This is the most exciting film I have seen of those made before “Kane.” It is far better than those usually clumped into the so-called expressionist movement, particularly better than “Caligari”.
The lighting, framing and rhythm of the thing is about of the same fine quality. Where is astounds is in the sets, which are Gaudi-esque. The Jews are portrayed in a darkly sensual, magical way… far different than the sly banker conspiracy that would later emerge. These Jews are spontaneously powerful, not deliberately so, and the matter is a curious milestone in the history leading to the holocaust.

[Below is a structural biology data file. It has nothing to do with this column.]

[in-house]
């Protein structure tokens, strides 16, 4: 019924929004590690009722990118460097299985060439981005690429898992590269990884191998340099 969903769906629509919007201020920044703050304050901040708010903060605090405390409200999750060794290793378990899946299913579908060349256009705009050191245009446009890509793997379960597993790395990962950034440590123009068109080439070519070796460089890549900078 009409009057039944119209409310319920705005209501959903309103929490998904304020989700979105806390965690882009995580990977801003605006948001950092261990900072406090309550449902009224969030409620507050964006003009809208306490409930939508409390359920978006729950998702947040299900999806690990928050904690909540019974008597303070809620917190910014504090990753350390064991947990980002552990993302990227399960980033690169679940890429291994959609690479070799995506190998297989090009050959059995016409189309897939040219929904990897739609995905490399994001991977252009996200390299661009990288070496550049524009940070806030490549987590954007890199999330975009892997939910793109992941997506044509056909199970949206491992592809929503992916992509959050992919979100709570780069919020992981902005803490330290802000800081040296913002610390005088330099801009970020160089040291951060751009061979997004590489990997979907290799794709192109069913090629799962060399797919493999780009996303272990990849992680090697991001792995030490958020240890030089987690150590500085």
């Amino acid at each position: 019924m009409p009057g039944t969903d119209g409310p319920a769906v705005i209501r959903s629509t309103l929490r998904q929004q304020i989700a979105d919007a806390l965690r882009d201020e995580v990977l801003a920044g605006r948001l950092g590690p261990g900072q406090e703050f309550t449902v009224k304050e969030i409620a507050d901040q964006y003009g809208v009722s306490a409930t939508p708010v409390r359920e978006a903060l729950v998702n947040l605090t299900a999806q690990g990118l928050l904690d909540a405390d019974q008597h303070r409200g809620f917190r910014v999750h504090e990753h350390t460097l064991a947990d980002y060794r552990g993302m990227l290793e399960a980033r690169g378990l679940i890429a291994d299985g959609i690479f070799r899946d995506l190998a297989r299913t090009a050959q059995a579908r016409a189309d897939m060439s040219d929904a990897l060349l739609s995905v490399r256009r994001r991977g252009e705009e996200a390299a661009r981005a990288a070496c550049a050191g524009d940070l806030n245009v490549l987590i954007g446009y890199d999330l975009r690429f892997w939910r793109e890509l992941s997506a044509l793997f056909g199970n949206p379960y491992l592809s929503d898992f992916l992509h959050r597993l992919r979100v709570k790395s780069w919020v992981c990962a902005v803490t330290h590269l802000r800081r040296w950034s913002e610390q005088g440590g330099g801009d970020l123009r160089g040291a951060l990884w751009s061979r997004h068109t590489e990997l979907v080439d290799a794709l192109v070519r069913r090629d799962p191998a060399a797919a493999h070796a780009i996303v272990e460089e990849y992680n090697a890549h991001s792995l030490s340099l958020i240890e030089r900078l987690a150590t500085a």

But I’m more interested in its effect on film. Gaudi’s architectural ideas were based on the inherent magic of environmental clay and its movement. The Golem is very much in that tradition. And so is the magic of creating moving images. Three levels in each scene, perfectly folded. The final touch: the enveloping warmth of the Jewess comes from the director’s wife.
Absolutely the best film of 1920, and on my “must see” list.
Posted in 2004
Ted’s Evaluation — 4 of 3: Every cineliterate person should experience this.